Figure 9 shows the hot spot detections of SLSTR with temperatures in the range [500 K, 5000 K], which we consider to relate to actual hot spots on the ground. The methodology identifies hot spots in regions where flaring is known to occur (e.g., the North Sea oil fields, the mouths of the Congo and Niger rivers, the Persian Gulf and the Tigris and Euphrates rivers valleys). Figure 10 shows the temperature distributions in nine specific areas: four areas with know gas flaring, one area with biomass burning and four areas without any known hot objects. Hot spots detected offshore where no oil extraction activities are present show a clearly lower temperatures than for the other studyregions. Hot spots were also detected in the plateau of central Angola and the Southern D. R. Congo. The intermediate temperatures retrieved in those regions indicate the presence of biomass burning. Observing fire temperature on a global scale, even only at night-time, is complementary to the widely used burnt area and fire radiative power observations and has great potential for reducing errors in the current vegetation fire emission datasets.
Hot spot characteristics evaluated from space could be dependent on the viewing angle. This was shown to be relevant for VIIRS [19]. However, SLSTR has a narrower range of viewing angles and the effect is not expected to be as pronounced. Since we fit an unconstrained Planck curve, this effect would be noticed in both the retrieved temperature and area. We therefore present the retrieved hot spot radiative power variation dependending on the across track index in Figure 11. There is no apparent effect.

4.1.3. Persistence

Hot or bright events that can be observed from space in the IR part of the spectrum at night include gas flares, wildfires, auroras, industry (e.g., steel mills) and volcanoes [34,36]. Noise and an increased exposition of the sensor to radiation due to the South Atlantic Anomaly may also generate spurious hot spots [19,34]. It is possible to discriminate between these events based on retrieved characteristics, such as the temperature [19,55]. In the present work, we opt for an analysis of the persistence of the signal at the location of a given hot spot as it has been used previously to filter out noise and ephemeral phenomena [19,34].
We base the definition of our criterion on the work of Casadio et al. [34], who used a threshold of at least 4 detections a year for (A)ATSR, the heritage instrument of SLSTR. Since the swath of (A)ATSR is roughly one third of SLSTR’s, the criterion would correspond to 12 times a year for SLSTR. The sampling period is roughly 2 months, corresponding to 2 observations within that period. This was raised to 3 in order to filter out noise.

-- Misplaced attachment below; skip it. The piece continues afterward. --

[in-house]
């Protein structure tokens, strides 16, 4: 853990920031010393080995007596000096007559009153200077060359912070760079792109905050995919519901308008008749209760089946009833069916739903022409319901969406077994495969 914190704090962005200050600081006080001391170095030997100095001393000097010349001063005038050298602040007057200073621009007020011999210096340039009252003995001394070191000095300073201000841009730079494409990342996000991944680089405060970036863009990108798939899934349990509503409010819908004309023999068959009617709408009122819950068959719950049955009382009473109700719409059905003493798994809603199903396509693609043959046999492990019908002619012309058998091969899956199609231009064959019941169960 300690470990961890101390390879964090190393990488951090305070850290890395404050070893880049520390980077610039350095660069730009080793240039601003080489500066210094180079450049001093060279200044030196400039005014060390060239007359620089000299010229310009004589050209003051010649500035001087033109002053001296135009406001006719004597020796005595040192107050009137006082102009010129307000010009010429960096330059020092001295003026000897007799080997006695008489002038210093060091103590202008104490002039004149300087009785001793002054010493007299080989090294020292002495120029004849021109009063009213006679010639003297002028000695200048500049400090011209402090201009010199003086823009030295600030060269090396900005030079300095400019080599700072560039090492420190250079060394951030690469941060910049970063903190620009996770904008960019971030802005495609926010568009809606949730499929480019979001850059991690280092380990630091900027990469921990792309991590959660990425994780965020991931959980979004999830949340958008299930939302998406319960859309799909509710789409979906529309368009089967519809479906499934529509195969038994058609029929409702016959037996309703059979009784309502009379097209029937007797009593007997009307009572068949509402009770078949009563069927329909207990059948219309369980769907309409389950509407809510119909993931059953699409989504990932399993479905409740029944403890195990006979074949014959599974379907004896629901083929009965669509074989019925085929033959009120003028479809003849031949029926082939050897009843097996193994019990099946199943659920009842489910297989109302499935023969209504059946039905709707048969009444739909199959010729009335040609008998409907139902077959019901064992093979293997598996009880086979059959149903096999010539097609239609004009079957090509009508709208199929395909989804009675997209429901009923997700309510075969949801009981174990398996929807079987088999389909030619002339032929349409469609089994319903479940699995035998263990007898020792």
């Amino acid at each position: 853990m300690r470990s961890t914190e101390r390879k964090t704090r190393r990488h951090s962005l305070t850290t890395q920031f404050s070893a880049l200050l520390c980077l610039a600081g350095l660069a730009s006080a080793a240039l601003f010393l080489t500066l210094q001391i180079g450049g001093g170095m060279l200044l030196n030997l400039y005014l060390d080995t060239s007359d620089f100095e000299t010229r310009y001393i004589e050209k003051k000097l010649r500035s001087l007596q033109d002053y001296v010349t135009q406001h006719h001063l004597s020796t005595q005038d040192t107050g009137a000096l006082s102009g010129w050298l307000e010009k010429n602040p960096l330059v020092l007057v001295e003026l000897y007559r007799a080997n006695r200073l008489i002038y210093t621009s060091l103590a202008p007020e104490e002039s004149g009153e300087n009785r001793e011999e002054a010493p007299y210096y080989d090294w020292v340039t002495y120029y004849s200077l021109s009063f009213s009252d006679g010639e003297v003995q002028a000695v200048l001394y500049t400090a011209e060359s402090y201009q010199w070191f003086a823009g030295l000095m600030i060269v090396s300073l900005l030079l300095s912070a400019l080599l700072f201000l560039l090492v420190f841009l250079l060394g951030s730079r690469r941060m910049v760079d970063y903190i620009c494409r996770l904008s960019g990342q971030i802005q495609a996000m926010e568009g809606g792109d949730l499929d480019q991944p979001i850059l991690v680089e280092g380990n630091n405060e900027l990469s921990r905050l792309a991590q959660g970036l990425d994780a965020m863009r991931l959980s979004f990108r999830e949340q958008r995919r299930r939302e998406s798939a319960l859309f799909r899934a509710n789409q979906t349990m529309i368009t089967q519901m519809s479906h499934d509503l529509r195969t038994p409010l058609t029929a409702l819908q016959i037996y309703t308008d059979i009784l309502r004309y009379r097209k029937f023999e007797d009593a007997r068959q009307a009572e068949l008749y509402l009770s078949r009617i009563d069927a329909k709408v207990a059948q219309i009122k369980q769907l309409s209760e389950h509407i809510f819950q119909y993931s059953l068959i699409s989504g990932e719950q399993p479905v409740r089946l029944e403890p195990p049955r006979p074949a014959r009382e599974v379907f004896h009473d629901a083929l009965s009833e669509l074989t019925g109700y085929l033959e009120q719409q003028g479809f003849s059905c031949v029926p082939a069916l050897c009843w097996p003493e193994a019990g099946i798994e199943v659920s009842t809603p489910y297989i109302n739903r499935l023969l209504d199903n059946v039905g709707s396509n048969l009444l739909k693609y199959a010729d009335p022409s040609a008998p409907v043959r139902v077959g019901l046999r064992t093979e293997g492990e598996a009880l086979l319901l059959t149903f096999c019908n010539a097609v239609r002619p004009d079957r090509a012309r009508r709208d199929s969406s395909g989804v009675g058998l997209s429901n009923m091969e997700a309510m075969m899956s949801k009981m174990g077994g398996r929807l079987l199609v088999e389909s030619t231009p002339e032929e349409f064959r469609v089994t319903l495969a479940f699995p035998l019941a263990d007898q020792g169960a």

Although not suitable for a thorough analysis due to the short sampling period, the persistent hot spots (at least 3 detections within a spatial accuracy of ±0.02 degrees in longitude and latitude over the sampling period) mainly correspond to locations within known flaring regions (see Figure 12). In future works where this methodology will be used on data from longer periods, this threshold might need to be raised or otherwise adapted. For known interferences, persistent or semi-persistent hot sources such as volcanoes, the use of a mask will also be useful.
The persistent locations thus derived were compared with high resolution imagery (Google Earth, for the Caspian Sea test region) in order to check for the existence of a hot spot: at 96 (65%) of the 148 persistent hot spot locations a gas flare was visible, 34 (23%) locations were offshore or onshore but lacking sufficient resolution, 12 (8%) were onshore locations without an industrial area nor a visible gas flare nearby and 6 (4%) were at an industrial site without a visible flare.

4.1.4. Selection of Persistent Hot Spots and Radiative Power Computations

To filter low-quality determinations, cloud cover and overfitting were considered.
Clouds may interfere with the amount of radiation measured by the SLSTR instrument, in turn interfering with the temperature, area and radiative power retrievals. However, simply discarding cloudy pixels could incur a large omission error since pixels containing gas flares are frequently marked as clouds, namely as isolated cloudy patches (e.g., for the VIIRS instrument [19]). For this reason, we analyse the cloudiness of the background, as defined in Section 3.2, and discard only observations with less than 3 cloud-free background pixels.